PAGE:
Jaro Winkler, a commonly measure of similarities between strings. To have a better understanding of all the methods, this post from joyofdata is super helpful and informative, also cirrius.
To start with any string similarity measurement, we need to talk about the basis of metric that we gonna use to quantify the similarities. The most commonly used one is Levenshtein distance(1965), and the distance behind Jaro Winkler needs the understanding of a different one called Jaro Distance.
In a nutshell, the Levenshtein distance is the number of operations(substitute, insert, delete) to transform one string into another. And the Jaro distance cannot be easily communicated without looking at the definition below.
d_jaro = 1/3 * ( m/|s1| + m/|s2| + (m-t)/m )
When we say two characters from each string matches, we mean they are the same letter and the difference between position is no more than floor(max(|s1|, |s2|)/2) – 1. Therefore, m is the number of matching characters and t is half the number of matching characters (but different sequence order like TE vs ET).
Then Jaro Winkler distance built a logic on top of Jaro distance which added some weight if they have the same prefix.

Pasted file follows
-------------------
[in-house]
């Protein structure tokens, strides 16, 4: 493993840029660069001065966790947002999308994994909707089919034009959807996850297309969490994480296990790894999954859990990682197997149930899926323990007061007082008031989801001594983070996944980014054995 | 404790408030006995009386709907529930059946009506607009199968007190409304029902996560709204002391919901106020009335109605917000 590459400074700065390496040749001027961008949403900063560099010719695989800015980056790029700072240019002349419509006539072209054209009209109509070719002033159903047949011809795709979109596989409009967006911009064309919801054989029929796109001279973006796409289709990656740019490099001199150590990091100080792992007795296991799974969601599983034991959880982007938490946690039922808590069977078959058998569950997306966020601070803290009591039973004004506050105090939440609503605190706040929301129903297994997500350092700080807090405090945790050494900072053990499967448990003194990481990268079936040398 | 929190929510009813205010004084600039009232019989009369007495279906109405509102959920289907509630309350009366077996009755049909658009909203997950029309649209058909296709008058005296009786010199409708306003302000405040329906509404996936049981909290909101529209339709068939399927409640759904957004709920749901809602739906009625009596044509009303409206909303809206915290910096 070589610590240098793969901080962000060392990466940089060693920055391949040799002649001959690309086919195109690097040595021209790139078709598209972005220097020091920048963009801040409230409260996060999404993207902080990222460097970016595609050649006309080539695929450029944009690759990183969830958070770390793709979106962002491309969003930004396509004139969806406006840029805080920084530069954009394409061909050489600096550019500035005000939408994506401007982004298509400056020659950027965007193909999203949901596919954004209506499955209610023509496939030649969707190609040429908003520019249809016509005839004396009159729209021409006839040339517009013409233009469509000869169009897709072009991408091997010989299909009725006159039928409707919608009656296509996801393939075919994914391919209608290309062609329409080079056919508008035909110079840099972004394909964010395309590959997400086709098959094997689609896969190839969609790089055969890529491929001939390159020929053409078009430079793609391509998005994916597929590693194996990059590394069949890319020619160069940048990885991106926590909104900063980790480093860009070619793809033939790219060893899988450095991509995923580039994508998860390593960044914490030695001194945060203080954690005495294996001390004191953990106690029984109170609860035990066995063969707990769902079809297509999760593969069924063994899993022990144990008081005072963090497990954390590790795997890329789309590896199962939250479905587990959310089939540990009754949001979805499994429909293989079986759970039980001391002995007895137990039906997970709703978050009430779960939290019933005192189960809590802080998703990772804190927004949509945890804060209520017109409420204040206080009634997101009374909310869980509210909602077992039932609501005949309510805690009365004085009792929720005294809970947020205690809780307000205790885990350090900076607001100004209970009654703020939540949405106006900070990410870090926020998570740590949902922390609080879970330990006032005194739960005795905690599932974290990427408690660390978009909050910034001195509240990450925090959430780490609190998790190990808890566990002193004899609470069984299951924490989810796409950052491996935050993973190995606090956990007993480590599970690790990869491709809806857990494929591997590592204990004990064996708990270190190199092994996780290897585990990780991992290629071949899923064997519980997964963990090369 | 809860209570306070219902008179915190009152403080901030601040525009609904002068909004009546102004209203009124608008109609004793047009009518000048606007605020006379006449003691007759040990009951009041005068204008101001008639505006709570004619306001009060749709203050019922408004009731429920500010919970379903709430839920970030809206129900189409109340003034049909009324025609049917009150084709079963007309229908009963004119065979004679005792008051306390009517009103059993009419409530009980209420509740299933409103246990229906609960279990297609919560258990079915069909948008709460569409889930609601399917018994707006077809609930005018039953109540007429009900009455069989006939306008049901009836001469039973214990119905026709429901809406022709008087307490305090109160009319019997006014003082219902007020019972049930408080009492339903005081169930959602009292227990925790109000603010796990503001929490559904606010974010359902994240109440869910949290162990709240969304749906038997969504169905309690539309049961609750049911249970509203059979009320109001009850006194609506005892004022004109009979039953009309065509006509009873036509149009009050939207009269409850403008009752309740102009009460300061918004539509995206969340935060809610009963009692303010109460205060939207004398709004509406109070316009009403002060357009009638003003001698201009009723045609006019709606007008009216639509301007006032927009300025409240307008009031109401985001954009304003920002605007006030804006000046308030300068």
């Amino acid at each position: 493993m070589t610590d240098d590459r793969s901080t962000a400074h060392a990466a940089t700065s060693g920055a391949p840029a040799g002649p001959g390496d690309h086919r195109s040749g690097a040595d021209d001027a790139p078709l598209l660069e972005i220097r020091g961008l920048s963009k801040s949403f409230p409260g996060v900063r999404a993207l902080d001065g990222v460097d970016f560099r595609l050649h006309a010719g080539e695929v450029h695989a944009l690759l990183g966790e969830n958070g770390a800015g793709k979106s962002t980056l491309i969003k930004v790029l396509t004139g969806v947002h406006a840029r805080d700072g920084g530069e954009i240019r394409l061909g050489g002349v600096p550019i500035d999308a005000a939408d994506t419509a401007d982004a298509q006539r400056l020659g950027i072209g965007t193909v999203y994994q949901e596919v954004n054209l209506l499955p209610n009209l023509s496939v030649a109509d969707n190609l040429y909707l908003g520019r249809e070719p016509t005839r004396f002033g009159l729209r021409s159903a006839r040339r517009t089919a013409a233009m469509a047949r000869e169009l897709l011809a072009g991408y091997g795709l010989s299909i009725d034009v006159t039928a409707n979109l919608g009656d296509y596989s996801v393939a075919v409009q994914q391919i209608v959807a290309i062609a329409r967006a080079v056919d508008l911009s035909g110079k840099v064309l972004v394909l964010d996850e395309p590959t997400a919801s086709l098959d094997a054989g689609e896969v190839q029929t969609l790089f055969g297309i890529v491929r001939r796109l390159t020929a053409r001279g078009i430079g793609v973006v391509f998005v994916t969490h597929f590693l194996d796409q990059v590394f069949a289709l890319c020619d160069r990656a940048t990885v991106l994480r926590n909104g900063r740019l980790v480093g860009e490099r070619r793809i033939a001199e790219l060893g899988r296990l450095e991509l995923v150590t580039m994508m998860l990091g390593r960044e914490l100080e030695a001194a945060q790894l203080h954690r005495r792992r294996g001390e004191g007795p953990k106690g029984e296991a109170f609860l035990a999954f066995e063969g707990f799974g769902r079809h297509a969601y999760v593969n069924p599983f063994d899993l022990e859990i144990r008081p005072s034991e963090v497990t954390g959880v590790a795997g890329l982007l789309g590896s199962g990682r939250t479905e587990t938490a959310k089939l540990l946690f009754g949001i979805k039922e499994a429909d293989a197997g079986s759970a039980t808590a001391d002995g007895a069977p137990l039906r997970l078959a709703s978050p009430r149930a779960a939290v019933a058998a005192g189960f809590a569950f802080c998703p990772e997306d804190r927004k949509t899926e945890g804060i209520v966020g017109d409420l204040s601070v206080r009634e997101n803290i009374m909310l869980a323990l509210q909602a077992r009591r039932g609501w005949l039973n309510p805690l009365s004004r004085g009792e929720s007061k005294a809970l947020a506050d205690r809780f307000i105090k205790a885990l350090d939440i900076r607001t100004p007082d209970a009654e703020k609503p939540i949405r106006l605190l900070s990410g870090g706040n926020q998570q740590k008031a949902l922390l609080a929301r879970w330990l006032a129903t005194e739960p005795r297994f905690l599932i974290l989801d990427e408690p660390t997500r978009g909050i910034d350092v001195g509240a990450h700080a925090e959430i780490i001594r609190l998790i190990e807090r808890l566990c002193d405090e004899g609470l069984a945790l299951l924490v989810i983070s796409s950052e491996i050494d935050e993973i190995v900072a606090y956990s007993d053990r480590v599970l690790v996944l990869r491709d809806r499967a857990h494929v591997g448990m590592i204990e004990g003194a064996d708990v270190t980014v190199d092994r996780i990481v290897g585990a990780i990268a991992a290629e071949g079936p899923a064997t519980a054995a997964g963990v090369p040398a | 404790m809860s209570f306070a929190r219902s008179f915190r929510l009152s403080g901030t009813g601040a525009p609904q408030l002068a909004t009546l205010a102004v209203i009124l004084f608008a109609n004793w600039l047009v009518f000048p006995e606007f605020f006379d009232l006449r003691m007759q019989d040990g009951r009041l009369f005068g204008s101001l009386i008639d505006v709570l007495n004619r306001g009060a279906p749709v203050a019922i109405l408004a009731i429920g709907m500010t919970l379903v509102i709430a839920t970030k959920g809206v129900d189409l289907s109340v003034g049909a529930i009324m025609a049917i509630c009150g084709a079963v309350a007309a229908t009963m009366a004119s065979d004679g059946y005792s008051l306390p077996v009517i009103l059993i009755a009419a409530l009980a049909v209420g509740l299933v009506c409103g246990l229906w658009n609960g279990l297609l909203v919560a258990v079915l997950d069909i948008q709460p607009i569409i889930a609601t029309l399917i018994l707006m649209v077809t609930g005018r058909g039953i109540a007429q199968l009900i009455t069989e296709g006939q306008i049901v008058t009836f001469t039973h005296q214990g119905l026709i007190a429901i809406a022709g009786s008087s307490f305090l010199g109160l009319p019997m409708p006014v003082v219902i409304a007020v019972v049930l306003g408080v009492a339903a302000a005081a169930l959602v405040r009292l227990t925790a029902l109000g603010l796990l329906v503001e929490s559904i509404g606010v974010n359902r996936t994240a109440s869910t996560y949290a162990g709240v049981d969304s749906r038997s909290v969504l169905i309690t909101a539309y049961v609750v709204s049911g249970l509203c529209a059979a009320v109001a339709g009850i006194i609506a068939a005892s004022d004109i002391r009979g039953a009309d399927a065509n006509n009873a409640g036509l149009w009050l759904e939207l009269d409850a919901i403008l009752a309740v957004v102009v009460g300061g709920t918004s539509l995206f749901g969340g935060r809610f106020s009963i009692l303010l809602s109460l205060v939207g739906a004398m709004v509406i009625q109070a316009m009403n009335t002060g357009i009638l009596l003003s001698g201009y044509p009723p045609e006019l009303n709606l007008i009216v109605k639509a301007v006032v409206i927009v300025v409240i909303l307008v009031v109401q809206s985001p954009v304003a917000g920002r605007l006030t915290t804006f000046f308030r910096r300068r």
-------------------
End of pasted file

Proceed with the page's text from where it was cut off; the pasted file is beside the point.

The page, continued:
d_jaro_winkler = d_jaro + L * p * (1-d_jaro)
where L is the length of common prefix at the beginning of the string up to 4. p is a scaling factor not exceed 1/4. And the standard value is 0.1. I basically read through the explanation from Wikipedia here and try to repeat it in my own word.
They claimed that the Jaro Winkler distance is designed and best suited for short strings such as person names and it has a fixed scale from 0 to 1(perfect match).
2 thoughts on “Jaro Winkler – String Similarity Measurement for short strings”
Wonder what the difference between “JARO WINKLER – STRING DISTANCE” is vs. the edit distance algorithm developed Levenshtein in 1966?
Hi Rich, there is a great question, I added some content to my post and in a nutch shell, their scale is different and JW is better suited for shorter strings. I also happened to come across this blog from joyofdata where probably worth a look.